Dry Creek Valley in Sonoma County boasts some of the finest vineyards in the region, if not the entire state. Home to over 9,000 acres of planted vines, Dry Creek Valley is 16 miles long and 2 miles wide, with both valley floor and hillside locations. In this sub-appellation of Sonoma County, there have been grape vines planted going back over 140 years. Zinfandel is a varietal that has been grown in Dry Creek for more than a century, and more recently winemakers have been growing Bordeaux varietals and making classic Left Bank and Right Bank red blends.
Last week we had the opportunity to visit with one of Dry Creek’s great winemakers, Bill Williamson, founder of Williamson Wines. Over 200 years ago, Bill’s ancestors emigrated from Ireland to Australia; we assume they went not as part of any penal colony, but rather for the promise of a better life. After growing up in Australia and having a successful career there, Bill and his wife moved to Silicon Valley to take part in the technology revolution. After a stint there, the Williamson’s decided to buy a piece of land in Sonoma County and grow some grapes.
“Some grapes” has turned into a thriving winery operation, with 15,000 cases produced each year. Remarkably, none of this wine is distributed to retail locations or restaurants; 100% of Williamson wines are sold direct to consumer. Certainly, this is good for Williamson, as they do not give away their margin unnecessarily to brokers or retail stores. What is really impressive to us, though, is that Williamson Wines has been able to build up such a strong customer base that they are able to distribute 15,000 cases – 180,000 bottles of wine – one customer at a time.
Based on our tasting with Bill Williamson last week, we have a pretty good idea how he has been able to pull this off: a combination of great wines, a great tasting experience, and Bill’s personal story and engaging nature.
All of these were on display in our sit-down paired tasting in their Healdsburg tasting room. One of Williamson’s tenets is that wine should be enjoyed with food. Many wineries share this belief and paired tastings have become fairly commonplace in both Napa and Sonoma. However, Bill Williamson and his team actually explained each pairing and identified the predominant flavors in the foods. They had us take a bite of the food without wine first. Next, they had us take a bite of the food and then take a taste of the wine. If the paired item was salty, the wine brought out that flavor; if it was spicy, the wine reinforced that flavor.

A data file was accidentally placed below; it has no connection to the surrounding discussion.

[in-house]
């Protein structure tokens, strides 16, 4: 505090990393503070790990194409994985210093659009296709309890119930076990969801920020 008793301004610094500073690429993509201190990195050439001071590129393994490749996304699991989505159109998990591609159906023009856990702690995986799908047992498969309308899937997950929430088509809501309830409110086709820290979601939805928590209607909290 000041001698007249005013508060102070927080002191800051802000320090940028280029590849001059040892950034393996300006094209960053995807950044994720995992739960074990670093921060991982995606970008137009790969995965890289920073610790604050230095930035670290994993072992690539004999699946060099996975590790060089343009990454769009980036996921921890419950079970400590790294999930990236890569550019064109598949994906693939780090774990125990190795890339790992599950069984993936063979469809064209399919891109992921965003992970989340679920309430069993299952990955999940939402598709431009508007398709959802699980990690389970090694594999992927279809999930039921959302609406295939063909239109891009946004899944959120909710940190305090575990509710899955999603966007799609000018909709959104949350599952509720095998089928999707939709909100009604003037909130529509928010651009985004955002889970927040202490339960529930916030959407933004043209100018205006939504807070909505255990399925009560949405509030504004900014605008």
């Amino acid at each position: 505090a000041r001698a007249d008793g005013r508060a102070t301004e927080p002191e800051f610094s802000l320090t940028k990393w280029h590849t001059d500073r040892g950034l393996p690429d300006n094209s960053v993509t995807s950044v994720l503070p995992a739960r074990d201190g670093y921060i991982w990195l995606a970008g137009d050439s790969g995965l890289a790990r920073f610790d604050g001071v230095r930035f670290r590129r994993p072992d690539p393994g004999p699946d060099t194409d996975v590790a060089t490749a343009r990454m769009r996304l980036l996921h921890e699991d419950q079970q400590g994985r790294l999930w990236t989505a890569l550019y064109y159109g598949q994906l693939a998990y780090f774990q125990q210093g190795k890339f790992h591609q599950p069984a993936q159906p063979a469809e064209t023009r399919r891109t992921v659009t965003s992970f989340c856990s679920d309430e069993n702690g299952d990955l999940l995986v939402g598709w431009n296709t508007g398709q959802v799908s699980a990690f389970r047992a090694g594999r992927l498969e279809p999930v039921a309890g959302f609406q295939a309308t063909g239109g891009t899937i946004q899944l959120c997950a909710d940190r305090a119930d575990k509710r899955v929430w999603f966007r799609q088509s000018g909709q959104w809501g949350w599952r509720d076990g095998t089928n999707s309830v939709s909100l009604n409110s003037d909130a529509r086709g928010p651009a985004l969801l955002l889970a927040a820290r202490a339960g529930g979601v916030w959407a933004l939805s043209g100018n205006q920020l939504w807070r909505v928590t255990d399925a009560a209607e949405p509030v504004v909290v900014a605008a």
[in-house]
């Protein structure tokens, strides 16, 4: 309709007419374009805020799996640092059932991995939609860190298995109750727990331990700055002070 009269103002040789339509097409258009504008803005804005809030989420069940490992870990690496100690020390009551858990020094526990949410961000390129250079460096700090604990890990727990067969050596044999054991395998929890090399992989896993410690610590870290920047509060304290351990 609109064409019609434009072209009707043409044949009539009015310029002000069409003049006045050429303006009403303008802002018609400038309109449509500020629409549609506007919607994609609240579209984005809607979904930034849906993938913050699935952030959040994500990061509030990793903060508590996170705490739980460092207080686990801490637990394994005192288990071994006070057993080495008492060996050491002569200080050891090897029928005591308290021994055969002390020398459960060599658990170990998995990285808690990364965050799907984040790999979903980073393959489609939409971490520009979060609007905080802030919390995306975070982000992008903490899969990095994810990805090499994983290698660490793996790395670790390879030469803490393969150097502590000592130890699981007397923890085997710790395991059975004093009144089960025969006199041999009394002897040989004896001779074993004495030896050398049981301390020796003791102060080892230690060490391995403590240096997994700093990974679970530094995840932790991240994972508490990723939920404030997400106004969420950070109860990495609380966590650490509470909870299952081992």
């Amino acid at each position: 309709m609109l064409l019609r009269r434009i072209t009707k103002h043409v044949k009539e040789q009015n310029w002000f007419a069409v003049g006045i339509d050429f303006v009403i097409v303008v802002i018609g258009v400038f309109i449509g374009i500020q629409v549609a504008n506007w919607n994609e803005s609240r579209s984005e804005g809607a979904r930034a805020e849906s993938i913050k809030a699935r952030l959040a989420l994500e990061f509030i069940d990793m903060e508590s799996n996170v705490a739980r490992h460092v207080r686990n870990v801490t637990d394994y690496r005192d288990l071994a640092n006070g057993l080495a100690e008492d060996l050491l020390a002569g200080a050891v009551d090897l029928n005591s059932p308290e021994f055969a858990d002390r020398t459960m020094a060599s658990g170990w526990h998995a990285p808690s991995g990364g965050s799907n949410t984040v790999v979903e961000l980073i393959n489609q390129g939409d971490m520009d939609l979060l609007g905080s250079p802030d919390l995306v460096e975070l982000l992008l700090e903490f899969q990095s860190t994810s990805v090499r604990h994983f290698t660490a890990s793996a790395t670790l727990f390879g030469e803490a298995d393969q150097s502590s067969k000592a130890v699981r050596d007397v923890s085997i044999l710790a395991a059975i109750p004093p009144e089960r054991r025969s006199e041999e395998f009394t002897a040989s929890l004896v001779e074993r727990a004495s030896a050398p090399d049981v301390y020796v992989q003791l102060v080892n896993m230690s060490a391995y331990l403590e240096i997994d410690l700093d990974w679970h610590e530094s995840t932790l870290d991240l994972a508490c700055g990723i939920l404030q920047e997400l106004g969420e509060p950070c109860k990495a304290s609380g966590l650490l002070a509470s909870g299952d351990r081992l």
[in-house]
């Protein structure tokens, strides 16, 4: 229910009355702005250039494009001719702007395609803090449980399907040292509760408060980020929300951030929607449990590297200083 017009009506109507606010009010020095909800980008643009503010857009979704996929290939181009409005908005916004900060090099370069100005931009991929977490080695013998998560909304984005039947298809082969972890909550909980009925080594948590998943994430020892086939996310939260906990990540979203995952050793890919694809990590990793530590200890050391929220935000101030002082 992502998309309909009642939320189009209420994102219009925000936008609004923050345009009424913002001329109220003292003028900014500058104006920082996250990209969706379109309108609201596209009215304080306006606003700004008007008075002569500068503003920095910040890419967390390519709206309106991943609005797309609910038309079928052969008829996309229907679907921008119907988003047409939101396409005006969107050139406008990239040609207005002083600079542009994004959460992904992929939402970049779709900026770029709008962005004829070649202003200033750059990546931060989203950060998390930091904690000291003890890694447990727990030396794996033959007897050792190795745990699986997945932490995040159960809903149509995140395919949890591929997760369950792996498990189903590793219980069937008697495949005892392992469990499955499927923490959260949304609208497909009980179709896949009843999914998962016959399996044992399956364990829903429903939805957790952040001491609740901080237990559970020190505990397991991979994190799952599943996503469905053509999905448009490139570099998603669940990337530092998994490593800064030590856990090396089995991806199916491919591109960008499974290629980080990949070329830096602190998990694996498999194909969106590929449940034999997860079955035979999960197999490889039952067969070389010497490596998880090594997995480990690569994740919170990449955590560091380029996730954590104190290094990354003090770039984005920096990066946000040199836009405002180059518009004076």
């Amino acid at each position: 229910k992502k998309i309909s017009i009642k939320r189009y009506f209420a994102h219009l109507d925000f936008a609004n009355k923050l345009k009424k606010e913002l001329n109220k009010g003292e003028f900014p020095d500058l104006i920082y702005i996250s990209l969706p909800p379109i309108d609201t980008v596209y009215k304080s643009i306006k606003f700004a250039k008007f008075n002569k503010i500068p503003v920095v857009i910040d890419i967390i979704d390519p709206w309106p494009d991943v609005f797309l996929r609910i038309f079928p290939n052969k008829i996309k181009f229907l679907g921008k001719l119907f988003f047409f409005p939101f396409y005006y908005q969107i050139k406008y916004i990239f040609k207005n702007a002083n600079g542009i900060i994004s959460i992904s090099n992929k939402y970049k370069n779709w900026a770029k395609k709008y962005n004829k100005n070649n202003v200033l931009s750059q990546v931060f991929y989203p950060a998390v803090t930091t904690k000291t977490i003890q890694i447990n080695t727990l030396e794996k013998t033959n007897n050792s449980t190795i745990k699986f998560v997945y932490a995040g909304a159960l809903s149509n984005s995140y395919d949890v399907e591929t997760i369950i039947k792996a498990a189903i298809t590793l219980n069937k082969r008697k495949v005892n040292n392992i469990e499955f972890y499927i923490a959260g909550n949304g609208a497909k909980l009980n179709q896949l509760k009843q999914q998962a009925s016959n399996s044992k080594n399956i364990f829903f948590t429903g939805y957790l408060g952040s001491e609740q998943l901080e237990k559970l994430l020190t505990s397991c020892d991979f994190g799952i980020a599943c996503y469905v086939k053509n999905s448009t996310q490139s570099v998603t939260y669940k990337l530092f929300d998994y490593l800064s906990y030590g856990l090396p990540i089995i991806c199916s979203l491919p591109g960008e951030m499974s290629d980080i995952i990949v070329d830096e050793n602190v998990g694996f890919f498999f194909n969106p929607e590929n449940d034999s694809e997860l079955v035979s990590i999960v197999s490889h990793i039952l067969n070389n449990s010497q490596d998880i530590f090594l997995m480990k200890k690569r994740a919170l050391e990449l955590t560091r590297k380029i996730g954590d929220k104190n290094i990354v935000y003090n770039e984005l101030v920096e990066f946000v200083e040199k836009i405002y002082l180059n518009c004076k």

Although we have been to many tastings, no one had actually taken us through the before-and-after this way. Now at home we are doing this whenever we open a bottle of wine for dinner.
There are many tastings to choose from at the Williamson tasting room; we chose the Noble and Bordeaux Style Wine Tasting at $75.00 per person. This price tag is certainly higher than the typical tasting, but then again this is no typical tasting. We enjoyed a number of the Williamson Bordeaux blends – a Meritage, a Cuvee, and something Bill calls, simply, Vin Rouge (Federal law requires the words “red wine” on the label). In addition, we tried a number of single Bordeaux-style varietals, including Merlot and Cabernet Sauvignon.
After nearly an hour and a half of small bites, wine and conversation, we were captivated with the Williamson portfolio of wines. Beyond what was on the tasting menu, Bill also made us aware that he produces traditional Burgundy varietals (Chardonnay and Pinot Noir – naturals for a Sonoma winemaker) as well as a number of Rhone wines: Roussane, Semillon, Grenache, and a true Chateauneuf de Pape-style blend of Grenache, Syrah and Mourvedre. There are very few winemakers in this part of California making such a broad range of high quality French-style wines inspired by such distinct regions as Bordeaux, Burgundy and Rhone.
As captivated as we were by the wine, the overall experience was enhanced by Bill Williamson himself. Like most Aussie’s, he has a gregarious and open personality and a curious balance of bombast and modesty. He came across as a genuinely nice person, which seems mandatory for a wine business built on 1:1 customer sales. We are rooting for his continued success and looking forward to our next visit to Williamson.
John & Irene Ingersoll
September 15, 2016
4 thoughts on “Identity Crisis? An Aussie Making French Wines in California.”
Wow, this sounds like a splendid winery to visit. I wish I lived closer. On second thought, I couldn’t afford to live closer! 😉
Every year since we have moved here we have had to impose greater and greater discipline on our wine purchases. We used to be members of many wineries, now we are down to only one.
‘Williams’ seems a popular name pick for winery industry. In Australia we have Mcwilliams wines. Now, this one is Williamsons. Why are we ‘justwines’? (food for thought)…..
Okay, we love food for thought. Your question is making our head hurt, but we are giving it a go …